The Masters of Horror episodes are hit-or-miss.  Most of them are pretty strong, just as you’d expect given the talented directors they draw from.  McKee and Bettis have a knack for bringing out the humor in horror without forgetting that the point of a horror picture is to scare and repulse.  This short film is a nice relief from the weightier works we’ve seen from them before, while incorporating the familiar themes of solitude and lovesickness they handle so well.  McKee, as a writer, definitely likes to explore boundary transgressions of the human body in his artwork.  The monstrous reveal at the end has hints of Cronenberg’s The Fly. Angela Bettis has the weird lonely girl role down pat.  I’m not usually a big fan of horror humor but this piece has enough weirdness to keep my interest.

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May – Review

May – Review

Oct 3, 2012

reviewed by Skot
directed by Lucky McKee, 2002
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“If your eye offends you, pluck it out!” – Jesus

The horror industry has generated a zillion different incarnations of vampires, zombies and ghosts.  What you see much less often are reiterations of the Frankenstein myth.  Lucky McKee wrote and directed this 2002 cult favorite.  It’s a body horror gem that verges on black comedy at times.

When the title character was a little girl, she was afflicted with a lazy eye and made to wear a patch to school.  “Are you a pirate?” one little boy taunted.  She was isolated by the experience of having an imperfect physical trait.  Most of us do not grasp the effect which extreme solitude can have upon a sensitive child, especially when it pertains to a bodily feature.  What little bit we see of May’s parents suggests they too could’ve used a few hours upon a therapist’s couch.  May’s only friend was a doll.  And such a doll.  Some people find dolls kind of creepy.  But this doll is creepy with the volume set to eleven, let me tell you.

Later, grown-up May works at a veterinarian clinic.  We quickly learn that she has become infatuated with Adam, a mechanic and aspiring filmmaker played by Jeremy Sisto.  Her awkward attempts to make him notice her are humorous and endearing.  Angela Bettis combines the right proportions of allure and cluelessness.

In one of her first conversations with Adam, May asks, “Don’t you think I’m weird?”  “I like weird,” he says.  They both seem to really be surprised by each other.  Eating sandwiches in the park, she tells him that she works at an animal hospital doing tasks that a lot of people consider gross.  He seizes the challenge saying, “Go ahead.  Disgust me.”  She proceeds to relate a truly repulsive episode that appears to sour even Adam’s appetite.  When he shows her his apartment, he’s impressed that she doesn’t recoil at his macabre collection of horror movie related artifacts.  Later, Adam presents May a private screening of his film about two lovers who become so carried away with their lovemaking that they literally cannibalize each other.  It’s played for whimsy as well as shock.  He’s anxious about what she’ll think, worried that she’ll be turned off by the dark side of his personality that he’s usually so reticent to share.  Her response to his movie was not quite what he expected.  “I think it’s sweet,” she says, and moves in for a snuggle.  It seems he’s met his match and then some.  But there’s weird and then there’s weird.  May is weird.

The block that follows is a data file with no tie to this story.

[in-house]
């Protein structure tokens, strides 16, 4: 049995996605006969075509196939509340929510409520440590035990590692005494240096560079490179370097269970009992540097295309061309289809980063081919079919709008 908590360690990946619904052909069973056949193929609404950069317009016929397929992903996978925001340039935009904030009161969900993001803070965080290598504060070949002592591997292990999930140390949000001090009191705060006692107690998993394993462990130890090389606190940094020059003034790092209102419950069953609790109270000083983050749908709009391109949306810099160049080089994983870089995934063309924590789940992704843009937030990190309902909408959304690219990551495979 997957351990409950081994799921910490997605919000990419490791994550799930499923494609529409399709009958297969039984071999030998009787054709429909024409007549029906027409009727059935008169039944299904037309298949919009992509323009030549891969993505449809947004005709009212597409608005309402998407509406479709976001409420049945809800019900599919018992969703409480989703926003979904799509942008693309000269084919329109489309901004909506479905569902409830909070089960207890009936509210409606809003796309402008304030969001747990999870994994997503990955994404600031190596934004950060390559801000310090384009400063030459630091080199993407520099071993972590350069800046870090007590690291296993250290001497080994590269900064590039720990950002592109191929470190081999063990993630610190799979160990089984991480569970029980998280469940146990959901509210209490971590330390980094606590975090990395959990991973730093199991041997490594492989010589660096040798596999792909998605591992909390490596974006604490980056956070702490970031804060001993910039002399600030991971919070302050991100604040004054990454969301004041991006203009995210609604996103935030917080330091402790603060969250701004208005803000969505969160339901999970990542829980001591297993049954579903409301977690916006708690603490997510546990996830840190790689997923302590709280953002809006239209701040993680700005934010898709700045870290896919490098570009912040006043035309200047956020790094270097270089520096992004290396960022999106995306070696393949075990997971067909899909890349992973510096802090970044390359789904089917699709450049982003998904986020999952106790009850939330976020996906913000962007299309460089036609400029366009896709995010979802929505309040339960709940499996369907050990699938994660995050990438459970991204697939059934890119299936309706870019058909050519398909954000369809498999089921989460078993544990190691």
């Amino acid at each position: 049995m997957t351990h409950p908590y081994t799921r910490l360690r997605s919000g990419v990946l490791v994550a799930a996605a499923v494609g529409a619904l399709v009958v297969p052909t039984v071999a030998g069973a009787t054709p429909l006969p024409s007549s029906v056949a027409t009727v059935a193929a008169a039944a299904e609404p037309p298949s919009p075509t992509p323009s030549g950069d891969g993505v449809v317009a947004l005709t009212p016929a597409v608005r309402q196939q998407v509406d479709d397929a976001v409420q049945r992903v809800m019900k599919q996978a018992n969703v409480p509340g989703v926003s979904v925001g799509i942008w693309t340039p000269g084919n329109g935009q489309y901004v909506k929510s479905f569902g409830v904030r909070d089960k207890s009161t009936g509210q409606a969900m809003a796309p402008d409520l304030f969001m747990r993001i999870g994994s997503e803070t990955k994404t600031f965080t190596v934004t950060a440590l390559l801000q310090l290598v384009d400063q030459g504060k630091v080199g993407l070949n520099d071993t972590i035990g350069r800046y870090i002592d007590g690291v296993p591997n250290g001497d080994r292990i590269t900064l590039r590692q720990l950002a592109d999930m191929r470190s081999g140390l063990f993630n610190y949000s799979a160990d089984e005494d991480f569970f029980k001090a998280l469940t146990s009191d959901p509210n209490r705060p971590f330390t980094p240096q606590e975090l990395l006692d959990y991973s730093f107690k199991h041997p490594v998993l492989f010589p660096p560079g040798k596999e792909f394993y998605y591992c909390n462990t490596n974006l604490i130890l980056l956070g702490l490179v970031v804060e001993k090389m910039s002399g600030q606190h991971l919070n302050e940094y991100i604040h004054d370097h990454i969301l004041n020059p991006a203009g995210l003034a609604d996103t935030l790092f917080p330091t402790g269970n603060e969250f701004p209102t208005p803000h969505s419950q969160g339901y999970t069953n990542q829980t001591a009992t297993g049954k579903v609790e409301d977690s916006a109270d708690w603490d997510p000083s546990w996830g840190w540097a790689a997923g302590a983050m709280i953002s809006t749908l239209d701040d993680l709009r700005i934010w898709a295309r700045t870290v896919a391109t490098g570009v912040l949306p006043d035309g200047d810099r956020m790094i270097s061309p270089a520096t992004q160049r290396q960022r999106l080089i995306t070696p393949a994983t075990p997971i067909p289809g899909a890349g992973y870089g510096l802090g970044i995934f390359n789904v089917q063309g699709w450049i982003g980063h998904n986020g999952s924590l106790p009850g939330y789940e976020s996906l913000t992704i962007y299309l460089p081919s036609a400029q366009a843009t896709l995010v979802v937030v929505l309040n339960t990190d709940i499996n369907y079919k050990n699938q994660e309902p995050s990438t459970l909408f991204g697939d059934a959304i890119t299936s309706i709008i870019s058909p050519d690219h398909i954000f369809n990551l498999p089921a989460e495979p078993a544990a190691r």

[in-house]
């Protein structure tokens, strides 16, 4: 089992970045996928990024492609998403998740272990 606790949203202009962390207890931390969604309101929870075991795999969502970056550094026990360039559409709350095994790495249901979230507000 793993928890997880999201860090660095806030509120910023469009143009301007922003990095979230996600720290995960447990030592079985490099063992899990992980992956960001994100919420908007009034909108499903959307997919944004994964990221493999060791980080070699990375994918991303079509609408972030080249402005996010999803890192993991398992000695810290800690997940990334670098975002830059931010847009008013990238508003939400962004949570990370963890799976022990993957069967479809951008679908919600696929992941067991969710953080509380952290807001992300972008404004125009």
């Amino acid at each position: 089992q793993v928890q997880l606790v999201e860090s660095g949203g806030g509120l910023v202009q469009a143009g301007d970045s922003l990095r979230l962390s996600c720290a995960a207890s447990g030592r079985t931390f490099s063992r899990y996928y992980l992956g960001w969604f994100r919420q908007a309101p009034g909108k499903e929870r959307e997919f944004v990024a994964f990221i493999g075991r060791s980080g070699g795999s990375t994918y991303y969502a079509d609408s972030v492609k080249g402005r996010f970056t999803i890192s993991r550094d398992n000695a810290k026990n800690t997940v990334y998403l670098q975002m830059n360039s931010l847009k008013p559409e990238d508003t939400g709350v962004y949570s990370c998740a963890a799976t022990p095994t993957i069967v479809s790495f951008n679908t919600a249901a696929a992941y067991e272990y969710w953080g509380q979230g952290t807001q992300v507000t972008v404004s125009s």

With each person May meets, she fixates on a particular part of that person’s body.  For instance, she loves Adam’s hands.  Anna Farris plays May’s flirtatious lesbian coworker.  May loves her neck.  Another girl is prized for her beautiful “gams.”  And a boy for his arms.  There are so many beautiful parts.  It’s just hard to find someone who has the whole package.

McKee’s writing and direction are critical for the success of this picture.  But it all hinges on Angela Bettis as May.  This is an extremely challenging role.  One could play the lunatic-slasher-serial-killer or the sympathetic-cute-nerdy-girl looking for her prince charming or the damaged-stalker a’ la Fatal Attraction relatively easily, but it takes a true dramatic maestro to pull all three together into one.

While I think it’s a good movie, it’s not without flaws.  The part about the blind children is not as exploitative as you might expect, but I found it hard to understand how it adds anything important to the story.

I’ve seen May twice.  Once in 2003 and once last weekend (2012).  It wasn’t as good for me the second time round as I remembered from the first time.  I think it’s too polished and would play better with a lower budget feel.

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Roman – Review

Roman – Review

Oct 1, 2012

reviewed by Skot
directed by Angela Bettis, 2006